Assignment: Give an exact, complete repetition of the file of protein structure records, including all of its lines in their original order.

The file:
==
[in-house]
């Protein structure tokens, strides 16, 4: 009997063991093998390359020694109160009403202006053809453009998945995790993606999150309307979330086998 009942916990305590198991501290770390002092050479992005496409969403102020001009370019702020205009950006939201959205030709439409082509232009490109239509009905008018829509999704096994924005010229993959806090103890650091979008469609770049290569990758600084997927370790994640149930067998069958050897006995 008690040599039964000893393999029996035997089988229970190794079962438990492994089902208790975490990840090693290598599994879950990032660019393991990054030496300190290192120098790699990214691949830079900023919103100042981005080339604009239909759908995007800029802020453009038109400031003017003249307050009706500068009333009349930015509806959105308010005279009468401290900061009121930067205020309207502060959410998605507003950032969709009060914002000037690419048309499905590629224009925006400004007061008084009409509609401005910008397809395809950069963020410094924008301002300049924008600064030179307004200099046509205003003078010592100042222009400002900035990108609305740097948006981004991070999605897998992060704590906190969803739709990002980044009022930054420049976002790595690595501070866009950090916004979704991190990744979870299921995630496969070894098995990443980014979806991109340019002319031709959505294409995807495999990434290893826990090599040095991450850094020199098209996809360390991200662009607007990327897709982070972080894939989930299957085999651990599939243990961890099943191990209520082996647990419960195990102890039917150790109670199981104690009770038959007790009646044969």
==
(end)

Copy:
[in-house]
């Protein structure tokens, strides 16, 4: 009997063991093998390359020694109160009403202006053809453009998945995790993606999150309307979330086998 009942916990305590198991501290770390002092050479992005496409969403102020001009370019702020205009950006939201959205030709439409082509232009490109239509009905008018829509999704096994924005010229993959806090103890650091979008469609770049290569990758600084997927370790994640149930067998069958050897006995 008690040599039964000893393999029996035997089988229970190794079962438990492994089902208790975490990840090693290598599994879950990032660019393991990054030496300190290192120098790699990214691949830079900023919103100042981005080339604009239909759908995007800029802020453009038109400031003017003249307050009706500068009333009349930015509806959105308010005279009468401290900061009121930067205020309207502060959410998605507003950032969709009060914002000037690419048309499905590629224009925006400004007061008084009409509609401005910008397809395809950069963020410094924008301002300049924008600064030179307004200099046509205003003078010592100042222009400002900035990108609305740097948006981004991070999605897998992060704590906190969803739709990002980044009022930054420049976002790595690595501070866009950090916004979704991190990744979870299921995630496969070894098995990443980014979806991109340019002319031709959505294409995807495999990434290893826990090599040095991450850094020199098209996809360390991200662009607007990327897709982070972080894939989930299957085999651990599939243990961890099943191990209520082996647990419960195990102890039917150790109670199981104690009770038959007790009646044969």